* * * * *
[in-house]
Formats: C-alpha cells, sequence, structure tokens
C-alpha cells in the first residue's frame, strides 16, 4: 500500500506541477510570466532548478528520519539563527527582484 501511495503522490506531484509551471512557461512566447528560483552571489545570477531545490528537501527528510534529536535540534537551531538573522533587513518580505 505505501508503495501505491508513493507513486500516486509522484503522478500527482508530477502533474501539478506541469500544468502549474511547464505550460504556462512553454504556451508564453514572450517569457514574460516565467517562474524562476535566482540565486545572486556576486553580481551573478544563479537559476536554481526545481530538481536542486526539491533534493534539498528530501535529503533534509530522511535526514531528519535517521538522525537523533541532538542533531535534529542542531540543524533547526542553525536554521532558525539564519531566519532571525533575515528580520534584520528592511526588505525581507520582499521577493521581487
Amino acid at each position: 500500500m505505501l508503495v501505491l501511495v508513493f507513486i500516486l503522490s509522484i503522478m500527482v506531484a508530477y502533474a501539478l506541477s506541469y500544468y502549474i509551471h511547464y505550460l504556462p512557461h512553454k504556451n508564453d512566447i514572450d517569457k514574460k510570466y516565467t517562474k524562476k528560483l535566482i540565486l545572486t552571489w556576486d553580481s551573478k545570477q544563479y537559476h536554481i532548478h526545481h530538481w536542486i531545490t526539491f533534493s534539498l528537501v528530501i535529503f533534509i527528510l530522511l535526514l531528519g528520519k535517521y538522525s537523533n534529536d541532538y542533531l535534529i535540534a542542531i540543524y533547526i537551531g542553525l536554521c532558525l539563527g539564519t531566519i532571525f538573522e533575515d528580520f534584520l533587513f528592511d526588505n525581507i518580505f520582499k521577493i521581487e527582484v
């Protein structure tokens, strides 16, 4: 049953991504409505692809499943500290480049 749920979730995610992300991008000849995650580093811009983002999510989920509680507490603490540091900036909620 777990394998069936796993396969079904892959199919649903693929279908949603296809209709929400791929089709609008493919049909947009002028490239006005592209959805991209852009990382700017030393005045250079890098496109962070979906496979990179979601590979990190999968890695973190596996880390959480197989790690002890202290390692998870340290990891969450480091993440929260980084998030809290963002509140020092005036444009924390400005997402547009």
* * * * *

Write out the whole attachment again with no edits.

[in-house]
Formats: C-alpha cells, sequence, structure tokens
C-alpha cells in the first residue's frame, strides 16, 4: 500500500506541477510570466532548478528520519539563527527582484 501511495503522490506531484509551471512557461512566447528560483552571489545570477531545490528537501527528510534529536535540534537551531538573522533587513518580505 505505501508503495501505491508513493507513486500516486509522484503522478500527482508530477502533474501539478506541469500544468502549474511547464505550460504556462512553454504556451508564453514572450517569457514574460516565467517562474524562476535566482540565486545572486556576486553580481551573478544563479537559476536554481526545481530538481536542486526539491533534493534539498528530501535529503533534509530522511535526514531528519535517521538522525537523533541532538542533531535534529542542531540543524533547526542553525536554521532558525539564519531566519532571525533575515528580520534584520528592511526588505525581507520582499521577493521581487
Amino acid at each position: 500500500m505505501l508503495v501505491l501511495v508513493f507513486i500516486l503522490s509522484i503522478m500527482v506531484a508530477y502533474a501539478l506541477s506541469y500544468y502549474i509551471h511547464y505550460l504556462p512557461h512553454k504556451n508564453d512566447i514572450d517569457k514574460k510570466y516565467t517562474k524562476k528560483l535566482i540565486l545572486t552571489w556576486d553580481s551573478k545570477q544563479y537559476h536554481i532548478h526545481h530538481w536542486i531545490t526539491f533534493s534539498l528537501v528530501i535529503f533534509i527528510l530522511l535526514l531528519g528520519k535517521y538522525s537523533n534529536d541532538y542533531l535534529i535540534a542542531i540543524y533547526i537551531g542553525l536554521c532558525l539563527g539564519t531566519i532571525f538573522e533575515d528580520f534584520l533587513f528592511d526588505n525581507i518580505f520582499k521577493i521581487e527582484v
């Protein structure tokens, strides 16, 4: 049953991504409505692809499943500290480049 749920979730995610992300991008000849995650580093811009983002999510989920509680507490603490540091900036909620 777990394998069936796993396969079904892959199919649903693929279908949603296809209709929400791929089709609008493919049909947009002028490239006005592209959805991209852009990382700017030393005045250079890098496109962070979906496979990179979601590979990190999968890695973190596996880390959480197989790690002890202290390692998870340290990891969450480091993440929260980084998030809290963002509140020092005036444009924390400005997402547009």